Microsoft Lets Anyone Make Xbox Games

A new game development platform from Microsoft allows anyone to create games for its Xbox 360 console, the company said on Monday.

Typically, console games are designed by large studios that must pay high prices to buy development kits in order to write games for consoles. Microsoft’s XNA Game Studio Express is a new development kit, to be released in beta form in August, that will be available for free to anyone using a Windows XP PC. The kit is designed for game developer novices as well as studios, Microsoft said.

Users will have the option of joining a developers group for US$99 per year in which they can share and test their games with other designers and access information that could help them speed up the development process.

More than 10 universities, including the University of Southern California, Georgia Tech College of Computing and Southern Methodist University Guildhall, will include the new platform in the curricula of their game development schools, according to Microsoft.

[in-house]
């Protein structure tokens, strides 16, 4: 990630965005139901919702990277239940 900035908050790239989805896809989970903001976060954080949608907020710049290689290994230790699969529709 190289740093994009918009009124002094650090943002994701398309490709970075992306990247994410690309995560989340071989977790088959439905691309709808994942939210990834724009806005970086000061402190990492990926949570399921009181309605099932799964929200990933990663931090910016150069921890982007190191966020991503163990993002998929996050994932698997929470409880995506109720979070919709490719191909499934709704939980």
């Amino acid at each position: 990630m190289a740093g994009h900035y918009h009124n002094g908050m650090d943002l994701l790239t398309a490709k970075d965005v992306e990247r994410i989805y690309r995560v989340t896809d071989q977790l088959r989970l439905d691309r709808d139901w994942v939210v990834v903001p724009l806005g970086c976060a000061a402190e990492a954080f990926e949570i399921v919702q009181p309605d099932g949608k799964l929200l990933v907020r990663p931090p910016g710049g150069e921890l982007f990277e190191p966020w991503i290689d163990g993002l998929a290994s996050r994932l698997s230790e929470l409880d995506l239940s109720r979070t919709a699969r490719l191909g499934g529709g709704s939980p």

The software giant has also worked with games software development tool companies to ensure that their tools can be used within the new platform. Autodesk, a provider of 3-D authoring software, and GarageGames, a maker of games development software, both said that their technologies can be ported to the XNA Game Studio Express platform.

The XNA Game Studio Express development environment is based on Visual Studio Express and .NET, and allows developers to create games simultaneously for Xbox 360 and Windows XP.

Microsoft expects the final non-beta version of the development platform to become available by the end of the year. Another version of XNA Game Studio Express designed for professional game developers will become available in early 2007, the company said.

The Xbox 360 is the second version of the Xbox console, which started selling late last year.

-Nancy Gohring, IDG News Service (Dublin Bureau)

This article is posted on our Microsoft Informer page. For more news on the Redmond, Wash.-based powerhouse, keep checking in.

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